One growing problem has been dissemination of false information about utility scale solar projects. Columbia University finished a study last year of clean energy pushback and found that misinformation is considerably widespread. For example, renewable opponents have claimed publicly that solar takes up so much space that there is not enough land remaining to grow food. Organized opposition uses political campaigns and direct political protest. Ironically, though, local opposition is often driven by residents whose concerns do not translate into outright disapproval of renewable energy.

There is one factor currently indicating that community bans may wane. States are beginning to understand that utility scale solar bans make it that much harder to meet state climate goals. So, even while more localities have passed restrictions in the past year, states are passing laws giving them the authority to override local government decisions.  For example, in January 2023, Illinois Governor JB Pritzker signed legislation blocking outright wind and solar bans by local governments. In Michigan, the state’s Clean Energy Future legislation, signed by Gov. Gretchen Whitmer in November 2023, includes a provision that moves final authority for the permitting of large-scale renewable energy projects over to the Michigan Public Service Commission. Before that, such decisions were decided at the local township level. Even in Virginia, bills this session propose giving state regulators the authority to override a local government’s solar project denial. 

Getting Solar Permits in the Face of Pushback

What are developers’ options moving forward?

  • Consider Communities in States with a Statewide Clean Energy Mandate: The levelized cost of energy (LCOE) shows that solar energy has become the cheapest source of newly built electricity generation across the country (LCOE for solar is more than 20 percent lower than the cheapest fossil fuel alternative). Economically, utility scale solar as a generation source will be the cheapest generation source regardless of where it is located. However, states with a clean energy mandate will have more impetus to intervene if they believe local government bans will thwart statewide clean energy goals.
  • Going to Communities With a Clear Local Ordinance: Many local governments have not updated their local policies and ordinances to incorporate solar. Developers are better served by going to counties that have made such updates as this provides much more certainty. A case in point: Virginia’s Louisa County just finished a very clear permitting process and updated their solar ordinance to include a maximum acreage for projects. At the very least, this new ordinance gives people information on what will impact them, even if the conclusions are arbitrary.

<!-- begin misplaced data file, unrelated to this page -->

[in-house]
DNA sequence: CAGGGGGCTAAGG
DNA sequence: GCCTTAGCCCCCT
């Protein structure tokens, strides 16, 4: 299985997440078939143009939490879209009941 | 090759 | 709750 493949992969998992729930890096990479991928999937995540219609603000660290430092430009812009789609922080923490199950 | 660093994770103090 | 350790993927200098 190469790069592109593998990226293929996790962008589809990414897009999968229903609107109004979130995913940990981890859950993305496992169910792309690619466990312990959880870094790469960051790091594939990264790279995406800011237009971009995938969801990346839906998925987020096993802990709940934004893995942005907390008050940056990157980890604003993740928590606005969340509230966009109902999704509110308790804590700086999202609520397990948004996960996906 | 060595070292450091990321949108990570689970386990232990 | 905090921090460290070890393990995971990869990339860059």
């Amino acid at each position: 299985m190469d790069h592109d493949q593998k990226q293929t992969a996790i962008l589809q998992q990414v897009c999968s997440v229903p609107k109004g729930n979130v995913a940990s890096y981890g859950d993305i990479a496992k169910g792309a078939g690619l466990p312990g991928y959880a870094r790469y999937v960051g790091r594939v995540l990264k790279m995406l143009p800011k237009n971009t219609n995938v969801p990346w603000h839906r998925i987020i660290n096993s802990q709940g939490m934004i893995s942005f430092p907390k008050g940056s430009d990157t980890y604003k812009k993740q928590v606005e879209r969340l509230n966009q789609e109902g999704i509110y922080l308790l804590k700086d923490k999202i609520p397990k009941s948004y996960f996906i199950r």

• Brownfields: Developers should consider siting solar facilities on brownfields because they already have infrastructure in place to connect with the electric grid, and because their potential contamination may make them less attractive for other uses. Furthermore, these projects do not generate the same level of community pushback as greenfield development.
  • Distributed Solar: One alternative to large installations on rural lands is the use of distributed solar in densely populated areas. Placing solar installations close to energy load and transmission infrastructure offers potential energy cost savings for residents in addition to alleviating pressure in rural areas.
  • Early Engagement & Community Benefit Agreements: Many community members have concerns about renewable energy infrastructure being built near their homes. Because of this, developers need to build relationships and engage with the community early and regularly throughout the project process. Developers can also pursue community benefits agreements—contracts between developers and community groups—where community groups commit to project support in exchange for specific benefits that the developer provides the community. The benefits can be additional environmental remediation projects, workforce development, or even local hiring requirements.

Community pushback is not new, nor will it go away. But states are starting to intervene if they believe local community pushback against clean energy will delay climate goals. Projects need to be sited within a regulatory framework that encourages clean energy deployment. But balancing different interests remains challenging. Leyline will continue to track progress on this ever-evolving issue.